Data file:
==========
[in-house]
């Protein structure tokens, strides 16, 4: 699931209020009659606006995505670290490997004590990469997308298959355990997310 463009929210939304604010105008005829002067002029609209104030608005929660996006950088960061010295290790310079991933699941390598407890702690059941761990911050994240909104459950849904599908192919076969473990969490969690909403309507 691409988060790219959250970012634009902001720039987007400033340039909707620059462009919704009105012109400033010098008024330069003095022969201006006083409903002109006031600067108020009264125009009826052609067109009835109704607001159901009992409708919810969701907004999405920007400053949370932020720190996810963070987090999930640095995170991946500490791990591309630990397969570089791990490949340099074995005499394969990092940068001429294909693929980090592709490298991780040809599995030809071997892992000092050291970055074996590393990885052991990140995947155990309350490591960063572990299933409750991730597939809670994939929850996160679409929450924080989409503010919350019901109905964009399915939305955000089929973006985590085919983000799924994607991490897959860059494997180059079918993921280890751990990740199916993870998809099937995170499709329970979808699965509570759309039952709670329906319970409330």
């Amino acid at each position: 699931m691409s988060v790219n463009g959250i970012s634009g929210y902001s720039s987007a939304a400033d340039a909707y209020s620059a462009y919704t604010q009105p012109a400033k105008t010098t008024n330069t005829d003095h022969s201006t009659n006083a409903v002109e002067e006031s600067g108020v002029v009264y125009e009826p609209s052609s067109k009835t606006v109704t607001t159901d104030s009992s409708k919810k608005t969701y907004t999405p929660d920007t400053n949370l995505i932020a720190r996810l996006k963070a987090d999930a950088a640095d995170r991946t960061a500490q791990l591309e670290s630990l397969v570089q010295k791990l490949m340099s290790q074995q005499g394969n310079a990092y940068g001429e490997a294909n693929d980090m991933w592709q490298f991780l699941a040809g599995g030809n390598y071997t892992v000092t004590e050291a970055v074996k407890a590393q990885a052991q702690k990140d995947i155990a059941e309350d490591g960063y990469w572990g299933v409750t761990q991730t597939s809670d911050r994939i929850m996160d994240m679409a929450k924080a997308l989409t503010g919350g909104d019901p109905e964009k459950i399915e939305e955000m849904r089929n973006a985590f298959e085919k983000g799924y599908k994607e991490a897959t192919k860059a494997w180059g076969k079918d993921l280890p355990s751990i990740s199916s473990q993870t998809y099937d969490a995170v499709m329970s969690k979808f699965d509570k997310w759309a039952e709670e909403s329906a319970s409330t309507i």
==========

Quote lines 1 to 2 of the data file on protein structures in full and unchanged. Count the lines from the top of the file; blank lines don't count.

[in-house]
């Protein structure tokens, strides 16, 4: 699931209020009659606006995505670290490997004590990469997308298959355990997310 463009929210939304604010105008005829002067002029609209104030608005929660996006950088960061010295290790310079991933699941390598407890702690059941761990911050994240909104459950849904599908192919076969473990969490969690909403309507 691409988060790219959250970012634009902001720039987007400033340039909707620059462009919704009105012109400033010098008024330069003095022969201006006083409903002109006031600067108020009264125009009826052609067109009835109704607001159901009992409708919810969701907004999405920007400053949370932020720190996810963070987090999930640095995170991946500490791990591309630990397969570089791990490949340099074995005499394969990092940068001429294909693929980090592709490298991780040809599995030809071997892992000092050291970055074996590393990885052991990140995947155990309350490591960063572990299933409750991730597939809670994939929850996160679409929450924080989409503010919350019901109905964009399915939305955000089929973006985590085919983000799924994607991490897959860059494997180059079918993921280890751990990740199916993870998809099937995170499709329970979808699965509570759309039952709670329906319970409330």